To bring back an ancient tradition:
It was the third day of Alfred and William’s thirty-first harvest as neighbours. Both hoped it would be their last – as they had for two decades.
Their time was split. Half was spent staring at the other, either in the eyes or in the back, droning along their rows of wheat. The other half was a blessed relief: their tractors carried them away to the furthest ends of their fields.
Unknown to either, they had each spent long hours prowling around the other’s home, shotgun in hand. In the end both men were too stubborn to surrender by being the one who pulled the final straw.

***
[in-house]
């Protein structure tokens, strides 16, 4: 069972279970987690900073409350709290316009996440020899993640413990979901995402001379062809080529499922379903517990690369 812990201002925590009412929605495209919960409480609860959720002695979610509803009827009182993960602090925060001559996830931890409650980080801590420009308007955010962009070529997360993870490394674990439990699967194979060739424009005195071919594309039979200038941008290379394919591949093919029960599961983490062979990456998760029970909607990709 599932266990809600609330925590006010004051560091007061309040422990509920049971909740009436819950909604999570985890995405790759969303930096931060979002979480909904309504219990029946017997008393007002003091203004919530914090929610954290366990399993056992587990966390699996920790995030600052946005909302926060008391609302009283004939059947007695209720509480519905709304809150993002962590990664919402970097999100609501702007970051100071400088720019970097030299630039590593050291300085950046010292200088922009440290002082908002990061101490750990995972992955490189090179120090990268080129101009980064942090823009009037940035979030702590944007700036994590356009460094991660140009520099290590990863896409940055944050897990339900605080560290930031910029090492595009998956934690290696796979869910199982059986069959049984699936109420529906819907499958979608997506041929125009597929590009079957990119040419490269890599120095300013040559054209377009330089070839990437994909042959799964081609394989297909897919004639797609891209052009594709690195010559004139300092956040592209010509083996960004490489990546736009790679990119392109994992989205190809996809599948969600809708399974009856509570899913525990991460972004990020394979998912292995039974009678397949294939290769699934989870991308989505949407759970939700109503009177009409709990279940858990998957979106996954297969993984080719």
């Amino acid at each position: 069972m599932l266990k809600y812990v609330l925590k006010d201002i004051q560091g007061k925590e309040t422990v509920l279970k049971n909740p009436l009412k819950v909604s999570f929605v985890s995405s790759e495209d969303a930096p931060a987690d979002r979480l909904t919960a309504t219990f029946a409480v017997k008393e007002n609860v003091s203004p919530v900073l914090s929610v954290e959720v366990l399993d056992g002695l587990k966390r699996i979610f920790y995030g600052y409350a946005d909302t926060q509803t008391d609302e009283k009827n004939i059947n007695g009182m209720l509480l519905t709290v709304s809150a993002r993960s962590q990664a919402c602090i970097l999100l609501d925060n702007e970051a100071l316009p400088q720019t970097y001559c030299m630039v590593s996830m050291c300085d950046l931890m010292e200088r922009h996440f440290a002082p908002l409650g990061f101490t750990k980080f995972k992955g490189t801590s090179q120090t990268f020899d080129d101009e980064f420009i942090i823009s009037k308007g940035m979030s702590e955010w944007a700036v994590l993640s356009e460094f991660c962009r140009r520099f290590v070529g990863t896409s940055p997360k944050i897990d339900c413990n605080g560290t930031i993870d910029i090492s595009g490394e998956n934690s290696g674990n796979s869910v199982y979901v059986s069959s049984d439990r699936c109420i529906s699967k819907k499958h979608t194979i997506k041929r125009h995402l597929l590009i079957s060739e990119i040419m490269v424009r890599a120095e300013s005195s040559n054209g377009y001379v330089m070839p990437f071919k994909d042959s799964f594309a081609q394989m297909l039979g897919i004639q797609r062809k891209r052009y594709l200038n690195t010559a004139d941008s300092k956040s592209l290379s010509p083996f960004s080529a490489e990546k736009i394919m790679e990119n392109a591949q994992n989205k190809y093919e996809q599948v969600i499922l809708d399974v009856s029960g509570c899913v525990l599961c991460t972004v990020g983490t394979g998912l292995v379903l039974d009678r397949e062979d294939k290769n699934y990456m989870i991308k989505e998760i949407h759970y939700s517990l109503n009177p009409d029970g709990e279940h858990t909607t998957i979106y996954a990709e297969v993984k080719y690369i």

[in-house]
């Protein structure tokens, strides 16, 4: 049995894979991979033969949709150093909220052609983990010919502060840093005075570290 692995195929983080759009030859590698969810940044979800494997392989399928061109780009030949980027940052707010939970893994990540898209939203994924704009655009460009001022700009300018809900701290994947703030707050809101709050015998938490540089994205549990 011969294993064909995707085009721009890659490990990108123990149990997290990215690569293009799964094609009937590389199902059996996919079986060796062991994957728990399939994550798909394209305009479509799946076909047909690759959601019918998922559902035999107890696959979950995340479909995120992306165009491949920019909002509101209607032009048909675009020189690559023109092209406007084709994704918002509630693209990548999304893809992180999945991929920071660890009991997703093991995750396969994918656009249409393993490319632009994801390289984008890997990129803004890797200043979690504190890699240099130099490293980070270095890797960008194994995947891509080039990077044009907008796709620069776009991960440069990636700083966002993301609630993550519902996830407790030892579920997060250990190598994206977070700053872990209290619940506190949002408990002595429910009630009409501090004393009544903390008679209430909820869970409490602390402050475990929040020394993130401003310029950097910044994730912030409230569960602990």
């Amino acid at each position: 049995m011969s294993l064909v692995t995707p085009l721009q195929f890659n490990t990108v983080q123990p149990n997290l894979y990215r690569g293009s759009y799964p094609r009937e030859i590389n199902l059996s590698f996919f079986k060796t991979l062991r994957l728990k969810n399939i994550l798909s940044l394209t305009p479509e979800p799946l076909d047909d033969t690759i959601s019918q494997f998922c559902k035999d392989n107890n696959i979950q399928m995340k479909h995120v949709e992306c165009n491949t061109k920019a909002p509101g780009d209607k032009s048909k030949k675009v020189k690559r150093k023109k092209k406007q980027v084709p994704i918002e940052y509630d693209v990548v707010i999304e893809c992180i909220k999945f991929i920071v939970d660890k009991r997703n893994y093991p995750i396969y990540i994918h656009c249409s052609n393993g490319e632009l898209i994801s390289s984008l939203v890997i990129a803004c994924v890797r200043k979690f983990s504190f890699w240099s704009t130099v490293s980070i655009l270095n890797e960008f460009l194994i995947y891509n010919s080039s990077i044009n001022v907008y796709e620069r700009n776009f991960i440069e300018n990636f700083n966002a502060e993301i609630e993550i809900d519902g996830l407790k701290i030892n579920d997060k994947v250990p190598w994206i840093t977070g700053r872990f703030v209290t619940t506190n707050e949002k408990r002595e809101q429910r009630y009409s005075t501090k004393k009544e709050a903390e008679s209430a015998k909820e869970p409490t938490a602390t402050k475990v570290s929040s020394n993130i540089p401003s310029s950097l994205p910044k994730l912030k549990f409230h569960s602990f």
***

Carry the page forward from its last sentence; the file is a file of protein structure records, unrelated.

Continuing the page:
Without warning each man’s engine stalled.
At that same moment, in a small off-off-Broadway theater, the men’s ex-wives were holding hands and watching a terrible play. Despite the poor acting and pretentious script, they were smiling.
In the distance dogs and cows began to howl, in Alfred’s chicken coop his two dozen hens dropped dead.
Gouts of dirt began to erupt in each man’s field.
Hay bails, at least a hundred pounds a piece, were tossed into the air and became grassy bombs as they shattered on the earth.
This day, their last, both men would know the horror of Cthulhu.